Xshot Chaos Orbit



Avg. Price:

$20-$30 (Depends on store)


97fps (but inconsistent accuracy at range)

Rate of Fire:

One ball per second


A solid entry into Rival space, until you need to hit something far away.

Zuru Chaos Orbit Review

Xshot has made a solid effort to enter the ball blaster space with the Chaos line, even if the blasters aren’t quite as useful as their counterparts. Internal magazines with on-the-fly reloading, as well as ease of use and low cost, make blasters like the Orbit solid options for close range blasting. If you’re looking for consistency at range, however, you may need a different blaster – or a little extra effort to modify this one.

Pump Action Platform

The Orbit is a rather compact blaster, comparable in size to the Rival Atlas, and with a similar layout. A pump grip sits at the front for priming, with a handle at the rear. The ball magazine sits along the top. The stock, while short for my tastes, does exist. The blaster comes with minimal decorations, opting instead to include a sticker sheet for making it to your own liking.

On the whole, the blaster feels solid, even if it does feel like thinner plastic than the Nerf counterparts. The handle is appropriately large and open, with enough texture to effectively grip, and the priming handle is easy to use.

The blaster loads from an internal magazine along the top side of the blaster. That, in turn, is loaded from the rear. The magazine follower can be pulled all the way back, and balls can be pushed past the spring-loaded tab in the middle. Pressing the orange button at the top of the stock releases the follower again.

There is a “sight” at the top of the blaster, but it’s small an not the most effective tool. The blaster also has a jam door on the left side.

Finally, there are both a trigger safety and a repriming lock, meant for dealing with jams (I have had none so far).

Blaster Use

The Orbit is easy to use – once the magazine has been loaded, the player pulls back on the pump grip. This opens the breech, loads a ball from the magazine, and pulls back on the main spring. Pushing the grip forward then closes the breech for firing. While it’s not meant for this purpose, the user can use the repriming lock to pull back the grip again, loading a second ball into the breech (shooting two balls instead of one, but at lower velocities).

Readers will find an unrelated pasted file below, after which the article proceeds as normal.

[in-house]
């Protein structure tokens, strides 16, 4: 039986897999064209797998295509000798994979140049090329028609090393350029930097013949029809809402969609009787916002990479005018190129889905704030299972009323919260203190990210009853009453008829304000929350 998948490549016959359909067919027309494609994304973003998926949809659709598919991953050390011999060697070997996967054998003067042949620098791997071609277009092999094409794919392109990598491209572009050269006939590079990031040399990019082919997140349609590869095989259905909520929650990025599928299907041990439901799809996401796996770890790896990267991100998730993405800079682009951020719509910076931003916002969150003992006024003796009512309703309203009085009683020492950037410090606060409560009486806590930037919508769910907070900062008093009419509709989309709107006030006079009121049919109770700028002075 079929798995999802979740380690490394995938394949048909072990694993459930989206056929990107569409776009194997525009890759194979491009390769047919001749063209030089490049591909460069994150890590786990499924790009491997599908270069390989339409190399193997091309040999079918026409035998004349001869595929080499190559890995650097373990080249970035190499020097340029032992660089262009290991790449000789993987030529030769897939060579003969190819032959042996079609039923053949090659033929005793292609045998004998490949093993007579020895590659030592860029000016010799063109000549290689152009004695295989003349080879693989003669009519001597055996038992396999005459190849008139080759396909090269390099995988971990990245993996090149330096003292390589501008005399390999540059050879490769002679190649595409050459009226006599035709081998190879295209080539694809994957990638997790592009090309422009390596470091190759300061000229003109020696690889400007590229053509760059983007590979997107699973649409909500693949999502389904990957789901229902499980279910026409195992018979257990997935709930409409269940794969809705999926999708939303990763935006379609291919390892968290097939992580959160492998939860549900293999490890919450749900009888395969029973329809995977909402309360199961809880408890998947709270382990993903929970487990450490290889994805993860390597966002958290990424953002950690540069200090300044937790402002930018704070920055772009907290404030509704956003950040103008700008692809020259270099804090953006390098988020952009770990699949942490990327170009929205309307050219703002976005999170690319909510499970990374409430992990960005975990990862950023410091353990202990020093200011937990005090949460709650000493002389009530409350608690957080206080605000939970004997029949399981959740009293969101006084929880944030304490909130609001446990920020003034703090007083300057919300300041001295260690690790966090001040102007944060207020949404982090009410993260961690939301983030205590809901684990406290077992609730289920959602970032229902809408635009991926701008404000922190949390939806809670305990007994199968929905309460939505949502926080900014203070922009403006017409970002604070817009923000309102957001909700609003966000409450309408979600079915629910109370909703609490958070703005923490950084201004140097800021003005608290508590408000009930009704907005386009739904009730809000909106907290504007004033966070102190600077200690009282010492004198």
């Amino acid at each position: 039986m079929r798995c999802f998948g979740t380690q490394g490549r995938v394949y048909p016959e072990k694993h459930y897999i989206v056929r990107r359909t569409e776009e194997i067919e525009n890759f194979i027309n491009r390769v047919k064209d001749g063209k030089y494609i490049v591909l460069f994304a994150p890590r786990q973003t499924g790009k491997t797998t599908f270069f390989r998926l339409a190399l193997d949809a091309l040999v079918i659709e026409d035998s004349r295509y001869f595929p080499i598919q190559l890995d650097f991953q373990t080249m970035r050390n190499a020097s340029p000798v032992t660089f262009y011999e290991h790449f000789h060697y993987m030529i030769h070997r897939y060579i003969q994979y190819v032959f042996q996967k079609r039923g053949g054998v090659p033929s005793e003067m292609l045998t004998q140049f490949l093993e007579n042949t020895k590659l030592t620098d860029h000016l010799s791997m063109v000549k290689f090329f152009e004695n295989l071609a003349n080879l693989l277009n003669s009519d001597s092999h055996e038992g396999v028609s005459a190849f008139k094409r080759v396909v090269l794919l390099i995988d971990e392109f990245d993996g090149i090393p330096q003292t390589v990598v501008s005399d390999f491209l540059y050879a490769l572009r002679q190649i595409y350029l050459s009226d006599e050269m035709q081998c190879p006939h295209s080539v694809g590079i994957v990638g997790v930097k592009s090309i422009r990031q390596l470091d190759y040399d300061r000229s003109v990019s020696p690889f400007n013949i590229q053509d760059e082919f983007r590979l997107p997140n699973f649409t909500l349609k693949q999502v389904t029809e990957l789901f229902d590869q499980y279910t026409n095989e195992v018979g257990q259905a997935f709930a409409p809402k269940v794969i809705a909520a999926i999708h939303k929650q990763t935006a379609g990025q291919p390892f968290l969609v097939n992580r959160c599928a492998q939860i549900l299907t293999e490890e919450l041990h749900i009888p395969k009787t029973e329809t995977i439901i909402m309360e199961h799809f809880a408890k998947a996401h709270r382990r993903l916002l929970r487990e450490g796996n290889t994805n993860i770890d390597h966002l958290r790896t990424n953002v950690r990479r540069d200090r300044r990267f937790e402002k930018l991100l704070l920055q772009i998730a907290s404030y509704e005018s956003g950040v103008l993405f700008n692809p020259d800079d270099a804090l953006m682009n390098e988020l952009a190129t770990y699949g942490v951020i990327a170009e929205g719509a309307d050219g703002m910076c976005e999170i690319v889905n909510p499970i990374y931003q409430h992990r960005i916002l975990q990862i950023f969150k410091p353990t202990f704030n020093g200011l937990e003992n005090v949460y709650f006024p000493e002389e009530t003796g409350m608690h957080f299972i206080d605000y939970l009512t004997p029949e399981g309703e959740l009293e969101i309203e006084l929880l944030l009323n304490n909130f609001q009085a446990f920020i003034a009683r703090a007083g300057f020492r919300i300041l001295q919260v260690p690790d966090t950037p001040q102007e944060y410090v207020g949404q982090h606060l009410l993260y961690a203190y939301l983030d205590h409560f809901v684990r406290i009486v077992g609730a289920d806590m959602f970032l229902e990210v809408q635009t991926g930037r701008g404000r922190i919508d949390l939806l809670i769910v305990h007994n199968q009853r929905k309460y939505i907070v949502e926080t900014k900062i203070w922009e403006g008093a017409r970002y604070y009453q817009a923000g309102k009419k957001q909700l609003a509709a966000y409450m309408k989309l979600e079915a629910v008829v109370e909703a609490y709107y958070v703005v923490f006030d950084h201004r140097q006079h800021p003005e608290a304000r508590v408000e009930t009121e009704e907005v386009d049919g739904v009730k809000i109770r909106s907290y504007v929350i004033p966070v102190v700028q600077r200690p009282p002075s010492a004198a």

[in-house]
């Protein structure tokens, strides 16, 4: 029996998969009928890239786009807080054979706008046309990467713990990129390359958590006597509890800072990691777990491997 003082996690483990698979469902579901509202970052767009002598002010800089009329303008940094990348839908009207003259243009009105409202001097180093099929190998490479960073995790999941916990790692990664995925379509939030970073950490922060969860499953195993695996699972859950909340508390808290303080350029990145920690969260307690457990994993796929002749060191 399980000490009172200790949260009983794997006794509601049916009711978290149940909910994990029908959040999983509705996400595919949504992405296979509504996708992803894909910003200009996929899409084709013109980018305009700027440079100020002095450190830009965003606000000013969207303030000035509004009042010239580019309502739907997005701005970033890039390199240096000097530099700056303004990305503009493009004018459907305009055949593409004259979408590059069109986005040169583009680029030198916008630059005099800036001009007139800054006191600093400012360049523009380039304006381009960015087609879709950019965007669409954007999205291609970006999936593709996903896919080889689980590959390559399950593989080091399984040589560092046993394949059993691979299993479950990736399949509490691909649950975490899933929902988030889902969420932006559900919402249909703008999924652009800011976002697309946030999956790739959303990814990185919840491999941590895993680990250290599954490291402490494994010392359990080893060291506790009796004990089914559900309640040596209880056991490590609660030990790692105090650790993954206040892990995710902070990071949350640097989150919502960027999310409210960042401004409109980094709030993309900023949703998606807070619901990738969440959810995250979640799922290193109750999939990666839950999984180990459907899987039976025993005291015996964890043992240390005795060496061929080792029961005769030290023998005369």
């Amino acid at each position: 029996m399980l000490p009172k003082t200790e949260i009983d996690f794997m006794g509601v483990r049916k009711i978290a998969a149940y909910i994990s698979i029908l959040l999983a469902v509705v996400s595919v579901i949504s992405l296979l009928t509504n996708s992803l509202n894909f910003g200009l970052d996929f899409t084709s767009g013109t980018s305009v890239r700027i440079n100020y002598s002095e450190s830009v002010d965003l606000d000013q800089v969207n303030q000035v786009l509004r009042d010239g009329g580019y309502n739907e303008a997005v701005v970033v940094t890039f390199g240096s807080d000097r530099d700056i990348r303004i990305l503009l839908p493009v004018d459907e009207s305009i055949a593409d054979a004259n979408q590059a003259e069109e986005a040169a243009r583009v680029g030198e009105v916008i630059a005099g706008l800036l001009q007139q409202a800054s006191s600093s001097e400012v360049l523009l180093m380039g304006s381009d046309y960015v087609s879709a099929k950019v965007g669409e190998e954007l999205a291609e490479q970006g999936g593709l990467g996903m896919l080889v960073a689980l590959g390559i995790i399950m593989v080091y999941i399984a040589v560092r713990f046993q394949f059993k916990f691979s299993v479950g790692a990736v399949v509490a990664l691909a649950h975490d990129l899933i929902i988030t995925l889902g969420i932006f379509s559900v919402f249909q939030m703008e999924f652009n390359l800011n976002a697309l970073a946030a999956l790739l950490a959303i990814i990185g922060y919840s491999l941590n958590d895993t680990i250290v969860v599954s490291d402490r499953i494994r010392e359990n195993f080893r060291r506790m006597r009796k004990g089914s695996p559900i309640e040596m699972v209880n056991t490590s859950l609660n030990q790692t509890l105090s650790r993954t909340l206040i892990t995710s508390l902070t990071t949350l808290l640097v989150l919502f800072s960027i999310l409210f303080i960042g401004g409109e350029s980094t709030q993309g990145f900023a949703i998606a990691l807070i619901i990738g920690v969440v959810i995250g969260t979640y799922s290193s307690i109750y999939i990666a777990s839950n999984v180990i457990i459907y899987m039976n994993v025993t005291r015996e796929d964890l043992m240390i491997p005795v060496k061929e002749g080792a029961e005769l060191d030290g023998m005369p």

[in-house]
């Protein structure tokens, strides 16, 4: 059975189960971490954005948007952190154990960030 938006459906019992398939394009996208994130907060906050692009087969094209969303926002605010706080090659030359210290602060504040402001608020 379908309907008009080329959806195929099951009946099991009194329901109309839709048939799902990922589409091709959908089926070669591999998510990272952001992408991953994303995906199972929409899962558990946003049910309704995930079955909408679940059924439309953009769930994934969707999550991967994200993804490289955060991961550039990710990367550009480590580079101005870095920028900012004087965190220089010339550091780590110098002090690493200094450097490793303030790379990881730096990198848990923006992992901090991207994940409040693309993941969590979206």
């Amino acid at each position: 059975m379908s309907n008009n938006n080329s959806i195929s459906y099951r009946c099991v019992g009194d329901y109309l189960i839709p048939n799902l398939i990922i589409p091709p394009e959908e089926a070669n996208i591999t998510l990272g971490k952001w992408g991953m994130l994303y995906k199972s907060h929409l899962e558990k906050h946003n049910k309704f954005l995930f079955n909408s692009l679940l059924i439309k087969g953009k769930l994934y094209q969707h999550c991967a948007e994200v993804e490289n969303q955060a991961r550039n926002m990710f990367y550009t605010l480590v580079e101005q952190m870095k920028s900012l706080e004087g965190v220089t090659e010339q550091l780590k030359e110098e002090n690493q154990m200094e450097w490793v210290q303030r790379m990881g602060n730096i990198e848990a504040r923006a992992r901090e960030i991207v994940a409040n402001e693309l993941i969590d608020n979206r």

The Orbit, so far, has been highly consistent in initial velocity, with my blaster hitting 97fps on average. In addition, it’s also easy to shoot a ball every second, thanks to the smooth, fast priming motion.

The one area of concern, however, is ball flight. After 30-40 feet, the balls follow an inconsistent trajectory, as if there isn’t any hopup. This is confusing, as there does exist a hop-up tab in the barrel. Due to its small size, however, there is a possibility that (at least in my blaster), the ball isn’t making contact, or not for long enough. As such, this is a blaster that works far better in stock form at close range.

Internals and Modification

The sturdy internals on the Orbit actually make modification difficult. With a wide plunger rod, it’s actually hard to use any of the normal high-strength springs the Nerf Internet Community likes to stuff into blasters. Even so, I’m aware of some aftermarket springs existing (one comes from AK Blaster Mods, I believe). On the plus side, the system is easy to take apart, should you find a spring that will fit within the restrictions of the system.

One mod I will take note of appeared on Reddit, courtesy of u/Lynx53. In addition to a new spring, paintjob, and redoing the entire back of the blaster to take Rival mags, he also added a secondary hop-up flap. This simply ends up being a piece of a sheet of craft foam, stuck through a slot added to the orange barrel tip. Reportedly, it makes the ball trajectory much more consistent, and I will be doing it to mine as soon as possible. In the meantime, I’ll try to only fire at targets close to me.

Last Thoughts

The Xshot Chaos Orbit isn’t perfect. It does, however, bring some new things to the table for primary-type Rival blasters. Smooth pump action, an internal mag that’s easy to reload from a bag of balls, and a low price. It has consistent velocities, but it does lack in accuracy at distance. Until that’s fixed, however (whether by mod or manufacturer), it’s a blaster best used at close ranges.

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  • Lynx

    Wonderfully in-depth review and thank you so much for the shout out. Totally unexpected! If you would like some more in-depth guide to the secondary hop-up, let me know.